Local

September 4, 2012

Lancaster takes LEAPS towards a safer city

The City of Lancaster officially launched its new aerial law enforcement surveillance system Aug. 23.

The Law Enforcement Aerial Platform System (LEAPS) is designed to aid the L.A. County Sheriff’s department in fighting crime and providing quicker response times for other emergencies.

“At the end of the day what we have is Defense Department security on a civilian budget,” said Mayor R. Rex Parris, during a press conference. He added that this project has been in the works for four years now. The City of Lancaster has partnered with Aero-View LLC for this project and will receive the first 12 months of service and operations at no cost to the city.

LEAPS utilizes a Cessna 172 platform that has been modified by Spiral Technology Inc. to use aerial video surveillance that produces both visible and infra-red images, making it effective both day and night. The LEAPS aircraft will operate for 10 hours per day of continuous surveillance. The system will be operated by a dispatcher who controls the view of the camera and sends orders to the pilot regarding where to go. The dispatcher has the ability to zoom the camera in/out and engage in tracking mode. While in tracking mode, the dispatcher can lock in on a particular item such as a car or person until ground units are able to reach the person of interest.

According to Parris, the only way to reduce crime is to create “certainty of apprehension.” With LEAPS, the Sheriff’s Department will have a “virtual response time” of less than five minutes to assess any situation that may arise. While the system is being promoted as a crime-fighting tool, it will also be used to assess natural disasters such as earthquakes and fires.

According to Capt. Bob Jonsen, from the Lancaster Sheriff’s Station, LEAPS can follow a criminal target at altitudes ranging from 1,000 to 3,000 feet and at 1,500 feet an officer can see what a suspect is wearing. Jonsen described it as “the ultimate tool” in fighting crime because it provides a “birds-eye view” of the city. The system operates in the Wi-Fi bandwidth and will therefore not interrupt the normal Air Traffic Control systems while carrying out its missions.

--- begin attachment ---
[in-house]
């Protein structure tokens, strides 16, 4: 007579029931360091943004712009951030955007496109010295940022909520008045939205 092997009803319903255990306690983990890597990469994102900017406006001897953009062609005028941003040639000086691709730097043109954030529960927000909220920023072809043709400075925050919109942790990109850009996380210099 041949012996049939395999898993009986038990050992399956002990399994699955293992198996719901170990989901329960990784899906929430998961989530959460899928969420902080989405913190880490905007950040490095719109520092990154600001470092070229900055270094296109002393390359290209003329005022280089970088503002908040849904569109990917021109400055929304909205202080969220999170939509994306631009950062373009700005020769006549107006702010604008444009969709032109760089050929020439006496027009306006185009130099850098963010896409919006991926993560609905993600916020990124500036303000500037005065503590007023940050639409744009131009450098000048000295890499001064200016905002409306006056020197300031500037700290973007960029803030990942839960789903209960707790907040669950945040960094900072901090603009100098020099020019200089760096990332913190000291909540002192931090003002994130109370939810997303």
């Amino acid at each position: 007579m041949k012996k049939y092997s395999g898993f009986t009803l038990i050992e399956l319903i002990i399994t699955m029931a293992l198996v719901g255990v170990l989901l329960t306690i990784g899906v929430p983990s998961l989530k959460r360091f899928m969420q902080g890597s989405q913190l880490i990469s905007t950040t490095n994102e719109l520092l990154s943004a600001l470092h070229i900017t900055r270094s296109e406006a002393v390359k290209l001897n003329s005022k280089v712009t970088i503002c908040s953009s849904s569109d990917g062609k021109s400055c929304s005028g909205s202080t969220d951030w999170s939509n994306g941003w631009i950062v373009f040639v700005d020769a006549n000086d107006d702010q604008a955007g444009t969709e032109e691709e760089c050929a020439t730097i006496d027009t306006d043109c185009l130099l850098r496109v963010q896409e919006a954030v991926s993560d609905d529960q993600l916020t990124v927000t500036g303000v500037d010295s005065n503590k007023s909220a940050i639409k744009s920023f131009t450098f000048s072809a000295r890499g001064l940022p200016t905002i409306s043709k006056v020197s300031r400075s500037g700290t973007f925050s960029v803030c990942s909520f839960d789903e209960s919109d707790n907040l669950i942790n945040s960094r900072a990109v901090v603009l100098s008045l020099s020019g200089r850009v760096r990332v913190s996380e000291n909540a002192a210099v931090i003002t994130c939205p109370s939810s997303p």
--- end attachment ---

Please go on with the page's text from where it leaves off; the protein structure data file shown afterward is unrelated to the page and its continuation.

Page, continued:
Parris also addressed concerns about privacy stating that we need to protect the civil liberties of our law-abiding citizens. He added that he “thinks Google is far more invasive” and LEAPS is a reasonable compromise in aerial surveillance. All information collected from the LEAPS system is sent in an encrypted format back to the sheriff’s station for analysis. The pilot is unable to see any of video surveillance being recorded while he is in flight. Parris believes the system will create a greater accountability and protect officers from false accusations because everything will be collected on tape. He added that it’s the “human condition” to behave better when we know we’re being watched.

The LEAPS system is an addition to the Lancaster Sheriff’s department and will not replace current patrol cars. LEAPS is a fuel-efficient, low noise aircraft that is maintained locally at the William J. Fox Airfield in Lancaster, Calif. Spiral Technology Inc. and Aero View LLC are both local, veteran-owned companies.

 




All of this week's top headlines to your email every Friday.


 
 

 

Headlines September 19, 2014

News: McKeon on broader military authorization: Anything can ‘fail or pass’ - Rep. Howard “Buck” McKeon, R-Calif., chairman of the House Armed Services Committee, said if Congress returns after the midterm elections to weigh a broader military authorization for the battle against Islamic State, it might not pass. Defense contractor gets 7 years for giving secrets...
 
 

News Briefs September 19, 2014

U.S. military deaths in Afghanistan at 2,203 As of Sept. 16, 2014, at least 2,203 members of the U.S. military had died in Afghanistan as a result of the U.S.-led invasion of Afghanistan in late 2001, according to an Associated Press count. At least 1,823 military service members have died in Afghanistan as a result...
 
 

Pratt & Whitney, U.S. Air Force complete qualification for F135 engine testing

Pratt & Whitney, a United Technologies Corp. , together with its U.S. Air Force partner at the F135 Heavy Maintenance Center at Tinker Air Force Base, Okla., celebrated another significant milestone qualification for F135 engine testing at the Oklahoma City Air Logistics Complex. OC-ALC which in addition to engine testing is also qualified to perform...
 

 
Navy photograph

Triton has first cross-country flight from Palmdale

Northrop Grumman photograph The MQ-4C Triton Unmanned Aircraft System takes off from Northrop Grummanís Palmdale, Calif., facility Sept. 17 for its first cross-country flight to Naval Air Station Patuxent, River, Md. PALMDALE,...
 
 
Air Force photograph by Michael J. Pausic

Future of NATO: Adapting to a new security environment

Air Force photograph by Michael J. Pausic Gen. Phillip Breedlove informs the assembled crowd about the results of the recent NATO Summit and the areas of instability that affect Europe that have regional implications. Seated in...
 
 
Air Force photograph by Scott M. Ash

AFRL commander describes Air Force’s technology vision

Air Force photograph by Scott M. Ash Maj. Gen. Thomas Masiello takes a question from an audience member after discussing Air Force Research Laboratory breakthrough technologies during the 2014 Air Force Association’s Air ...
 




0 Comments


Be the first to comment!


Leave a Reply

Your email address will not be published. Required fields are marked *

You may use these HTML tags and attributes: <a href="" title=""> <abbr title=""> <acronym title=""> <b> <blockquote cite=""> <cite> <code> <del datetime=""> <em> <i> <q cite=""> <strike> <strong>